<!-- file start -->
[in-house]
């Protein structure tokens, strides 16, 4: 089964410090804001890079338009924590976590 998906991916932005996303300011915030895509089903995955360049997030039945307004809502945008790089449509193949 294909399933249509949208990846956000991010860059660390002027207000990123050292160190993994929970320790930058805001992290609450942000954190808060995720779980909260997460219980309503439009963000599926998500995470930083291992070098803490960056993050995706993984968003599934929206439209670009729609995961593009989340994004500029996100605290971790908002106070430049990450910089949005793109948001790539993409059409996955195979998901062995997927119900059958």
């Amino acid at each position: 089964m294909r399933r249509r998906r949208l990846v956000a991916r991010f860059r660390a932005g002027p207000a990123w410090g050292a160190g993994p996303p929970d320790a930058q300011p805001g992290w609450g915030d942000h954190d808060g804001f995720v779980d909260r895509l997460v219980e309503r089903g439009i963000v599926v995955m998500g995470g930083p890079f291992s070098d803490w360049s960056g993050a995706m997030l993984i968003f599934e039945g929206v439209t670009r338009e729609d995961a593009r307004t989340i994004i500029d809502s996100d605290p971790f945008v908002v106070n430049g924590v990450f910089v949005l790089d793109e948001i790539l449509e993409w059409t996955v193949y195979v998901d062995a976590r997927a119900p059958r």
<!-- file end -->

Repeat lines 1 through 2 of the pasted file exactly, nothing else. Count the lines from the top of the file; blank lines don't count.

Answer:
[in-house]
């Protein structure tokens, strides 16, 4: 089964410090804001890079338009924590976590 998906991916932005996303300011915030895509089903995955360049997030039945307004809502945008790089449509193949 294909399933249509949208990846956000991010860059660390002027207000990123050292160190993994929970320790930058805001992290609450942000954190808060995720779980909260997460219980309503439009963000599926998500995470930083291992070098803490960056993050995706993984968003599934929206439209670009729609995961593009989340994004500029996100605290971790908002106070430049990450910089949005793109948001790539993409059409996955195979998901062995997927119900059958």